MAINE SERVICE FELLOWS – Hite (chair), Barrett, McCafferty.
25th ANNIVERSARY – Crofton (chair), Pellenz or designee, Portela, Branham and public members.
EXECUTIVE – Branham (chair), Pellenz, Barrett, Portela and chairs.
C. Grant Selection and Performance (Barrett)
The task force has two recommendations for Commission action. The first is to rescind the year two AmeriCorps grant award to Eastern Maine Development Corporation and end the program grant. Monitoring of year one operations uncovered serious instances of noncompliance and program performance is not acceptable. Moved by Barrett to rescind the AmeriCorps grant award to Eastern Maine Development Corporation. Second by Burns. It was noted the program had a delayed start so it has only operated 7 months. Vote on the motion: In favor – unanimous.
The second recommendation is to approve the request of the Brunswick School Department, a new AmeriCorps program grantee. They asked to convert the first year operating grant to a planning grant. This would allow them to continue developing all the systems and materials needed but not enroll members or provide service. The school department has an unusual number of vacancies on professional staff and is having difficulty filling them. Adding AmeriCorps members to understaffed school buildings creates supervision and other challenges. The task force agrees with the grantee that supervision and potential appearance of displacement should be avoided. This change would mean the program has a planning grant for one year and two years of operation. Moved by Barrett to convert the Brunswick School Department AmeriCorps year one grant from a $73,798 operating grant to a $20,000 planning grant. Second by Portela. In discussion, it was noted the balance of funds not awarded will become available to award in the special competition opening later this month. A representative of the school district asked to read a statement from the assistant superintendent, Pender Makin. The chair granted the request as part of discussion. The statement explained the districts plan for this period and thanked the Commission for considering the request. Vote on the motion: In favor – unanimous.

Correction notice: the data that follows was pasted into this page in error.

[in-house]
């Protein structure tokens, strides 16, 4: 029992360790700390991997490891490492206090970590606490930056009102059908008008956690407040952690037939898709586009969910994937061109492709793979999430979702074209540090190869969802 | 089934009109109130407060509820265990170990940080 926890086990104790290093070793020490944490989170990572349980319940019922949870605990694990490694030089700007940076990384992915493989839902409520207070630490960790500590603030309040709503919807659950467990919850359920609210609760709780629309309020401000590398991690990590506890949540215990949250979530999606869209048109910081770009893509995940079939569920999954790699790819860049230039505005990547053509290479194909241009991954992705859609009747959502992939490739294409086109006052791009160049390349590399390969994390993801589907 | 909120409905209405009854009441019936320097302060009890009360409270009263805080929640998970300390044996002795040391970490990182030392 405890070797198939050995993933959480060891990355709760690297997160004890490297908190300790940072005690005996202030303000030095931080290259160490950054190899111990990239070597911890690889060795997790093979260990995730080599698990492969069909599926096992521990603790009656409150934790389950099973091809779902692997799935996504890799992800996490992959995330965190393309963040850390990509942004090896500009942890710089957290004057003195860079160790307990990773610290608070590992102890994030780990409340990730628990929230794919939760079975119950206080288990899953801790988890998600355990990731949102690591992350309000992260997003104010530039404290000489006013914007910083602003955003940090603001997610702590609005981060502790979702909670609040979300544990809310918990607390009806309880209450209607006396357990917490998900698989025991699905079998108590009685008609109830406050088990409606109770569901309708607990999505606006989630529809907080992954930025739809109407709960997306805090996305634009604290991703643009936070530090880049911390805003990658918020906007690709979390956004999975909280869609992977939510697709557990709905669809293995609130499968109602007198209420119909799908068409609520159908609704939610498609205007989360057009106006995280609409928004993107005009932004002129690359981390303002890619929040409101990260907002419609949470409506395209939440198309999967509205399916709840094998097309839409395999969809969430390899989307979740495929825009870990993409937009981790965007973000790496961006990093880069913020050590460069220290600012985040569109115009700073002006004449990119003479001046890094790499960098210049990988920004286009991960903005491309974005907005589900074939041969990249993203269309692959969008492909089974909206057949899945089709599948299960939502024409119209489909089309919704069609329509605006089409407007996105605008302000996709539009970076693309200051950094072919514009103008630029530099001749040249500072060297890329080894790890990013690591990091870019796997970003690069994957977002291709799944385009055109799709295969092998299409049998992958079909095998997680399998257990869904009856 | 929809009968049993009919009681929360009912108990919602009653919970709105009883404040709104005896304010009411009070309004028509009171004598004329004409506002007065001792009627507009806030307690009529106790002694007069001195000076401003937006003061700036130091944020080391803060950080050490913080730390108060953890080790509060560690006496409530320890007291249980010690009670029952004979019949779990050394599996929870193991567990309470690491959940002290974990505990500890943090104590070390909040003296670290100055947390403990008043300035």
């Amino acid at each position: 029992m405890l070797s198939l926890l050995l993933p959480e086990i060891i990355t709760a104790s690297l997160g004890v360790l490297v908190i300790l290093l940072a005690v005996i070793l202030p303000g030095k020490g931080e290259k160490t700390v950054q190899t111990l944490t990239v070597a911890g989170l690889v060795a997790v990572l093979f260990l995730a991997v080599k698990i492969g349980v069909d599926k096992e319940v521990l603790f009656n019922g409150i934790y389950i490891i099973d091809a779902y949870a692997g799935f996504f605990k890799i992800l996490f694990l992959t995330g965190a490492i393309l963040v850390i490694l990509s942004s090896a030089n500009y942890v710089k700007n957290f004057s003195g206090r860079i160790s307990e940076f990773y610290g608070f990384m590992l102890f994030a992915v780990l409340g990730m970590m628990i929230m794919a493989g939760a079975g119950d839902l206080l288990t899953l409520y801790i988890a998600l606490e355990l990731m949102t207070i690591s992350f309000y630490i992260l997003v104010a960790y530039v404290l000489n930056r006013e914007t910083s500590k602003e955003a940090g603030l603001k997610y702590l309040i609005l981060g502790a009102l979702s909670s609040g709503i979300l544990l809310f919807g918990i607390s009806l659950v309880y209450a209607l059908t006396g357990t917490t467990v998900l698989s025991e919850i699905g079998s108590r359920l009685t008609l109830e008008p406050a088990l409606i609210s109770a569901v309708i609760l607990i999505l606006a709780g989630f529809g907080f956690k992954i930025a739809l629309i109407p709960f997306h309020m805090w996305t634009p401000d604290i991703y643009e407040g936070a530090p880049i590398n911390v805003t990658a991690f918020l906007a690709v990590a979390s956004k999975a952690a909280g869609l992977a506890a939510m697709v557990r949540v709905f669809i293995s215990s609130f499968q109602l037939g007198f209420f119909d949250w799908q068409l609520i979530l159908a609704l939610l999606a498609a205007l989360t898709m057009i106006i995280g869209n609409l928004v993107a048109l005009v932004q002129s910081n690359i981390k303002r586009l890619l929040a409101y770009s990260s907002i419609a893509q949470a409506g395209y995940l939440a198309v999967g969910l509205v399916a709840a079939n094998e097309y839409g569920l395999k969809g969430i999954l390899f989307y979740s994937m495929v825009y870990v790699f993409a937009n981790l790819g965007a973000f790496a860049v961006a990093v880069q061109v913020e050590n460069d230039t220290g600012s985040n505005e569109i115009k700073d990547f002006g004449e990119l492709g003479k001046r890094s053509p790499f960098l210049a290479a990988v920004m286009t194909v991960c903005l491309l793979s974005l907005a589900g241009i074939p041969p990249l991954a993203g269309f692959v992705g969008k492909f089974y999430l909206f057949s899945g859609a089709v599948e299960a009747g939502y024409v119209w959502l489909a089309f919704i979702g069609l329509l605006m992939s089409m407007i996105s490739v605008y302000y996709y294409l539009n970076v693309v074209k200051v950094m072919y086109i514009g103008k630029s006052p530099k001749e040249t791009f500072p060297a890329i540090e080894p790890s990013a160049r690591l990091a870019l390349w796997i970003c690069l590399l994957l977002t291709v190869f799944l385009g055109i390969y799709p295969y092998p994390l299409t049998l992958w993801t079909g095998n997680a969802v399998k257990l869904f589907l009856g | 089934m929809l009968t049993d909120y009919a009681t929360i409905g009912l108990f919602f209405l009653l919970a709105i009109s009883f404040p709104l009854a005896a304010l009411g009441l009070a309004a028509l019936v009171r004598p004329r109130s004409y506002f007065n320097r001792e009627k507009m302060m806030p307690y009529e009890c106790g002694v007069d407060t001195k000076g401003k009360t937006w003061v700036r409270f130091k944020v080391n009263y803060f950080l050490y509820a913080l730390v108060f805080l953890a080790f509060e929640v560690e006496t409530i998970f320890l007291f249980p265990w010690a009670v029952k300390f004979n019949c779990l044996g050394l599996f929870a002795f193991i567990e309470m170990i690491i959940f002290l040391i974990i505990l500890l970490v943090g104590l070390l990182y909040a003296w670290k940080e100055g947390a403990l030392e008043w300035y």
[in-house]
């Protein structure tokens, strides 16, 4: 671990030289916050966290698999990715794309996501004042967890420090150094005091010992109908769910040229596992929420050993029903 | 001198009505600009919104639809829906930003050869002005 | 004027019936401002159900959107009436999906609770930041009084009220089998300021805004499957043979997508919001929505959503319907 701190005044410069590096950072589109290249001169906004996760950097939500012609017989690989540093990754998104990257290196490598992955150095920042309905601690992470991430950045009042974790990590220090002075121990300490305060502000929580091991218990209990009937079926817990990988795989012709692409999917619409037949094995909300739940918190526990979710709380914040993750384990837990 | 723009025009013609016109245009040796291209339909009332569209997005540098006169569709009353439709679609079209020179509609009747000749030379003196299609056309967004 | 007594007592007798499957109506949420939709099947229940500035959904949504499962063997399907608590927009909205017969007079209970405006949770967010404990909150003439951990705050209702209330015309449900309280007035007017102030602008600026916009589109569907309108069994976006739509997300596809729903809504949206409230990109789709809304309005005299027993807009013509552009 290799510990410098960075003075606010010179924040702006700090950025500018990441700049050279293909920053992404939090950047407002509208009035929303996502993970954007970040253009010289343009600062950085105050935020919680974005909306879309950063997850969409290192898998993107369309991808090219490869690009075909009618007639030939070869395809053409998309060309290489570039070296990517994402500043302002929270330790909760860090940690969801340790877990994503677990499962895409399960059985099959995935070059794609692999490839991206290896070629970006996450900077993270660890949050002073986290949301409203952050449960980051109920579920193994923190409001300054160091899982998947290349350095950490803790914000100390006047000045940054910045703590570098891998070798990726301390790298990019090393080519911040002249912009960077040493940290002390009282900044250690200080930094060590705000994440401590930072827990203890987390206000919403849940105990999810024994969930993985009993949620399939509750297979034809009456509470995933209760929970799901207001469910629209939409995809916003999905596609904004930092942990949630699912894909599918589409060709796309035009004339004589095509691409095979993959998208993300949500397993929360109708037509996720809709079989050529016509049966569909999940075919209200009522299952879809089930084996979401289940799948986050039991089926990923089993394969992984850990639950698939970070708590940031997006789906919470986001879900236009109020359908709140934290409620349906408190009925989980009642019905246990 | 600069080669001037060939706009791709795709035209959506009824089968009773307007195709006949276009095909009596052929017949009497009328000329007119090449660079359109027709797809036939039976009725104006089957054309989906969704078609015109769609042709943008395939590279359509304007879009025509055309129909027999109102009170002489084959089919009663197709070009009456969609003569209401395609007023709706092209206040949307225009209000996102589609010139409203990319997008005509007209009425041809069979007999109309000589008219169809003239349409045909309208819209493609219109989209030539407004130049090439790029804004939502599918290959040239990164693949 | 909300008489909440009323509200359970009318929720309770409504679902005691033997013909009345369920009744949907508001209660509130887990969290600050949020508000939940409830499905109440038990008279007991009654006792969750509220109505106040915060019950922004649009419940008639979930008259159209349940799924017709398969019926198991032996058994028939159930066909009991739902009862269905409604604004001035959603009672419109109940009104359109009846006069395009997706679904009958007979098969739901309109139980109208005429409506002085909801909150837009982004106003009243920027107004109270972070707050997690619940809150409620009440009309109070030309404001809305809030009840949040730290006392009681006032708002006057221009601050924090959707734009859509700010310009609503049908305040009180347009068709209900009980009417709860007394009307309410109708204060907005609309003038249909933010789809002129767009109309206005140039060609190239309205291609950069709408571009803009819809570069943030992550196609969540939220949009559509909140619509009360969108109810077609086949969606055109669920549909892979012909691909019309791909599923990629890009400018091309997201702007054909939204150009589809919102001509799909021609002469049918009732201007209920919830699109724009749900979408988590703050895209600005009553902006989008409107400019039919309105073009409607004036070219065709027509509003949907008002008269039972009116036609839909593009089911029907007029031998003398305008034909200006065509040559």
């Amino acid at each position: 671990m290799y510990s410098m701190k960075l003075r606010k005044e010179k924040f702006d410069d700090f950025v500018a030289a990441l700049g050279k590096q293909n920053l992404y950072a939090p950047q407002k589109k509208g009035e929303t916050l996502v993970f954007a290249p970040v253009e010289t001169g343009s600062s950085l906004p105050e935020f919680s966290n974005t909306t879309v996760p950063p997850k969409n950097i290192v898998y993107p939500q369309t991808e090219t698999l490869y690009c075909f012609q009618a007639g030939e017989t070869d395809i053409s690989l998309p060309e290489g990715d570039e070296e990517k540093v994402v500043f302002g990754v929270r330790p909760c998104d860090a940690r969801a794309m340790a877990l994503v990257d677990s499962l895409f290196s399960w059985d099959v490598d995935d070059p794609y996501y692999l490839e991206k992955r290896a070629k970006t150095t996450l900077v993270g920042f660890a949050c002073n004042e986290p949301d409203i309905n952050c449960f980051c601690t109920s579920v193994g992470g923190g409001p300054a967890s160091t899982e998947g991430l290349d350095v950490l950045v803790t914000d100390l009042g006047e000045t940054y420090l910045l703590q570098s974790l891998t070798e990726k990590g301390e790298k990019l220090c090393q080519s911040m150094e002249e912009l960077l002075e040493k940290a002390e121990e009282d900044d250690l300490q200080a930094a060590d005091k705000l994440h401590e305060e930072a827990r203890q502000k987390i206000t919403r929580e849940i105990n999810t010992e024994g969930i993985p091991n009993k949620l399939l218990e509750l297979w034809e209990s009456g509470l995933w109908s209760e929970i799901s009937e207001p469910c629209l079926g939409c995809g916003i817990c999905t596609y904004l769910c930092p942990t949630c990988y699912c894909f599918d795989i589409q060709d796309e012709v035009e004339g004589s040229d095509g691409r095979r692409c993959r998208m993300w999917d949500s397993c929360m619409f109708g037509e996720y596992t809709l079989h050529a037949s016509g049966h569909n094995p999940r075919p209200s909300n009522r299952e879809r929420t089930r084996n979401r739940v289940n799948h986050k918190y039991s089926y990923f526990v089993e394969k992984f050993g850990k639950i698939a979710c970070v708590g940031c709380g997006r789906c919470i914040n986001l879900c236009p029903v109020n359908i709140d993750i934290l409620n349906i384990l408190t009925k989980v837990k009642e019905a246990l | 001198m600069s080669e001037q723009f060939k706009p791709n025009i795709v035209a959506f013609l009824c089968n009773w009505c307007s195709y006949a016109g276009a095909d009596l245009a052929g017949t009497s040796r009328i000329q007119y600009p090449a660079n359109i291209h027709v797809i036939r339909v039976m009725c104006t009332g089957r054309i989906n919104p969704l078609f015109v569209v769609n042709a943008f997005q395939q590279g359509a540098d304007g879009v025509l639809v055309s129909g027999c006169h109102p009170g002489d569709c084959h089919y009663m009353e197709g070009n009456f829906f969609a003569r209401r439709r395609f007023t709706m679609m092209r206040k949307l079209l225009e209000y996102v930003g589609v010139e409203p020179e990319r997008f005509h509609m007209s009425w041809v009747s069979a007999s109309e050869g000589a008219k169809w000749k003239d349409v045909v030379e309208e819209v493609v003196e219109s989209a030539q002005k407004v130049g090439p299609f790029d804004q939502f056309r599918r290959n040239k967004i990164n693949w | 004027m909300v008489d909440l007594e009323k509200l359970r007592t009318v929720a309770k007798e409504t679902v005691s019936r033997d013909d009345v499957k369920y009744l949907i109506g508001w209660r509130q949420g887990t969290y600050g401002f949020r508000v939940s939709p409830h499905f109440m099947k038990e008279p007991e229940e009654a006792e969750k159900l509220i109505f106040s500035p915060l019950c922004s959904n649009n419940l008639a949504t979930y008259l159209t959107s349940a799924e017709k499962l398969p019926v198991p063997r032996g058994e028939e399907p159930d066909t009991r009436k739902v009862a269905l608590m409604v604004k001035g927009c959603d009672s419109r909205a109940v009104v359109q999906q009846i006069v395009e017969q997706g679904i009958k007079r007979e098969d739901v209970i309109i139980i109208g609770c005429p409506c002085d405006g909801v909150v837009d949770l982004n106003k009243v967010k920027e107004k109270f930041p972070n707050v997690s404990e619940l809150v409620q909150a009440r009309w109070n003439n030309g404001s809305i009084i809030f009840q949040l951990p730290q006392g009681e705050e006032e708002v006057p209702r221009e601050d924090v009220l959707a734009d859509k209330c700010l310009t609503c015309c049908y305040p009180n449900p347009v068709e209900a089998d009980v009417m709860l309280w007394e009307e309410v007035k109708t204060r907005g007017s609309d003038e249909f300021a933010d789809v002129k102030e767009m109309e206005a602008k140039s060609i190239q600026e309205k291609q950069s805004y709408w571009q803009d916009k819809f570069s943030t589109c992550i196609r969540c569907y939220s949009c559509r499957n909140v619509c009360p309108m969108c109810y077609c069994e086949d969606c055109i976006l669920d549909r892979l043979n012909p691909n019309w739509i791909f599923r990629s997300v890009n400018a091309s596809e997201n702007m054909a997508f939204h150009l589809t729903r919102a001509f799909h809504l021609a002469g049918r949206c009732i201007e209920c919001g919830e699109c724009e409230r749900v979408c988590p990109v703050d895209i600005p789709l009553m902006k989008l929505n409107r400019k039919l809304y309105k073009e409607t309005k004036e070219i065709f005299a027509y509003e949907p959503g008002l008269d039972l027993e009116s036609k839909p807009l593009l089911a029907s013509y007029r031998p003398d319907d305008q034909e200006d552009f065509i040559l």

D. Excellence and Expertise.
1. No report.
E. America's Service Commissions (ASC) Public Policy Committee update (Crofton)
There are two efforts underway. One is thanking appropriators for the support. Letters were passed around for Commissioners to sign. These will be faxed to the officers of appropriators later today.